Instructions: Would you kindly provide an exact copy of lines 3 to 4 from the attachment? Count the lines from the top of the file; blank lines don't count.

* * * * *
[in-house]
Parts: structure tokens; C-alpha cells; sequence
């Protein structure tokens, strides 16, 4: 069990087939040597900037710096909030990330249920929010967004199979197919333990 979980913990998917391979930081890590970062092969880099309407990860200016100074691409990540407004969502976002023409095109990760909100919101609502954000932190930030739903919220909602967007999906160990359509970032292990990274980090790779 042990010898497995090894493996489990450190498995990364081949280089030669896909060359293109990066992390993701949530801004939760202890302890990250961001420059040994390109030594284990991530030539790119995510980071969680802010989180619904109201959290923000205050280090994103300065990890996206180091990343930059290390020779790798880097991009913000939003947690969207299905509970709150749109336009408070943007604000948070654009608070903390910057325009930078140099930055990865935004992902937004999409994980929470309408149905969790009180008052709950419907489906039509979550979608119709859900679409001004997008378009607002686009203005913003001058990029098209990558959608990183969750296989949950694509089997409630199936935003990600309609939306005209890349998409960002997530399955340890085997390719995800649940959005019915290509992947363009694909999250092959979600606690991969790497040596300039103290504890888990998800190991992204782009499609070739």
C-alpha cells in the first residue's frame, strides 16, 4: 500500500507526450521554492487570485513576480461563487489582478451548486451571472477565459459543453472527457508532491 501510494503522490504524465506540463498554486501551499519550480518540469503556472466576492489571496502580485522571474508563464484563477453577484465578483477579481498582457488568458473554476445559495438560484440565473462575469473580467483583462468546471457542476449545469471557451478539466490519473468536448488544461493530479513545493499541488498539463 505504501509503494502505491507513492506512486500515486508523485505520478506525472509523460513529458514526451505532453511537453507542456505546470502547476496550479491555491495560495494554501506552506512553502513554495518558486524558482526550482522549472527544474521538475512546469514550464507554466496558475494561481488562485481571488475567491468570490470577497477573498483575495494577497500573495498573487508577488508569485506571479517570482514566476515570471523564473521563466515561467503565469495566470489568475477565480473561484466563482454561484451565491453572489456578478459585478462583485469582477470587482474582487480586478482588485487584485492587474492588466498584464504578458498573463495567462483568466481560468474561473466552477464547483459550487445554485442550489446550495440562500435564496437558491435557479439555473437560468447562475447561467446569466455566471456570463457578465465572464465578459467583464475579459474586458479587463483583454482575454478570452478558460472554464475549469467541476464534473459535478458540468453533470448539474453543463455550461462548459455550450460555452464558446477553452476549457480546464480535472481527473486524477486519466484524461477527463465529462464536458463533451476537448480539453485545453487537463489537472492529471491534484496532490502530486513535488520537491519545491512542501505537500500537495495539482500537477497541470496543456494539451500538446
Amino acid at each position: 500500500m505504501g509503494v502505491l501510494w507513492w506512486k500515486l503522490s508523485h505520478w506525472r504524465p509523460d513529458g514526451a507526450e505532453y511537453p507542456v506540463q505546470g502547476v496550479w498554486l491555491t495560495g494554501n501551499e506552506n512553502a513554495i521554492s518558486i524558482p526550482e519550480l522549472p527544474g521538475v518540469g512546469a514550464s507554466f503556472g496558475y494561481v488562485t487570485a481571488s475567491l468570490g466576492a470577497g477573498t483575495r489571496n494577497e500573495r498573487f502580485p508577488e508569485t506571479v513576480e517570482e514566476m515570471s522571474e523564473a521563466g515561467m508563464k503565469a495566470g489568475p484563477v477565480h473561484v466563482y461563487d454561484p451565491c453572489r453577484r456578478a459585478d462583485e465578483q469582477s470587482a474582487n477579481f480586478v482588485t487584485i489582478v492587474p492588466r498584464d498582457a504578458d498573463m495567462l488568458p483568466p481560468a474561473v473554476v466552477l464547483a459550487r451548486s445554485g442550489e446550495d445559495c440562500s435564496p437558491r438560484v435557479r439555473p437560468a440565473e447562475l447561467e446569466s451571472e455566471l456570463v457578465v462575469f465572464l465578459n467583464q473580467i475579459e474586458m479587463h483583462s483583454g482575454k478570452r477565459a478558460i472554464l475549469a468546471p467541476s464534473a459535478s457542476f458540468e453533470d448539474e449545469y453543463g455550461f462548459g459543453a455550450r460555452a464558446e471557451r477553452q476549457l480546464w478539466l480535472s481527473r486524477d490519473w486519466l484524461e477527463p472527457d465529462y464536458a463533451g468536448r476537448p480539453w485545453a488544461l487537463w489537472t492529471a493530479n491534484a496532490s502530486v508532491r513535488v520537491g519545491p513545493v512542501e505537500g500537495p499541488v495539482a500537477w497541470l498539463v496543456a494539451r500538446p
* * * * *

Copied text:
């Protein structure tokens, strides 16, 4: 069990087939040597900037710096909030990330249920929010967004199979197919333990 979980913990998917391979930081890590970062092969880099309407990860200016100074691409990540407004969502976002023409095109990760909100919101609502954000932190930030739903919220909602967007999906160990359509970032292990990274980090790779 042990010898497995090894493996489990450190498995990364081949280089030669896909060359293109990066992390993701949530801004939760202890302890990250961001420059040994390109030594284990991530030539790119995510980071969680802010989180619904109201959290923000205050280090994103300065990890996206180091990343930059290390020779790798880097991009913000939003947690969207299905509970709150749109336009408070943007604000948070654009608070903390910057325009930078140099930055990865935004992902937004999409994980929470309408149905969790009180008052709950419907489906039509979550979608119709859900679409001004997008378009607002686009203005913003001058990029098209990558959608990183969750296989949950694509089997409630199936935003990600309609939306005209890349998409960002997530399955340890085997390719995800649940959005019915290509992947363009694909999250092959979600606690991969790497040596300039103290504890888990998800190991992204782009499609070739």
C-alpha cells in the first residue's frame, strides 16, 4: 500500500507526450521554492487570485513576480461563487489582478451548486451571472477565459459543453472527457508532491 501510494503522490504524465506540463498554486501551499519550480518540469503556472466576492489571496502580485522571474508563464484563477453577484465578483477579481498582457488568458473554476445559495438560484440565473462575469473580467483583462468546471457542476449545469471557451478539466490519473468536448488544461493530479513545493499541488498539463 505504501509503494502505491507513492506512486500515486508523485505520478506525472509523460513529458514526451505532453511537453507542456505546470502547476496550479491555491495560495494554501506552506512553502513554495518558486524558482526550482522549472527544474521538475512546469514550464507554466496558475494561481488562485481571488475567491468570490470577497477573498483575495494577497500573495498573487508577488508569485506571479517570482514566476515570471523564473521563466515561467503565469495566470489568475477565480473561484466563482454561484451565491453572489456578478459585478462583485469582477470587482474582487480586478482588485487584485492587474492588466498584464504578458498573463495567462483568466481560468474561473466552477464547483459550487445554485442550489446550495440562500435564496437558491435557479439555473437560468447562475447561467446569466455566471456570463457578465465572464465578459467583464475579459474586458479587463483583454482575454478570452478558460472554464475549469467541476464534473459535478458540468453533470448539474453543463455550461462548459455550450460555452464558446477553452476549457480546464480535472481527473486524477486519466484524461477527463465529462464536458463533451476537448480539453485545453487537463489537472492529471491534484496532490502530486513535488520537491519545491512542501505537500500537495495539482500537477497541470496543456494539451500538446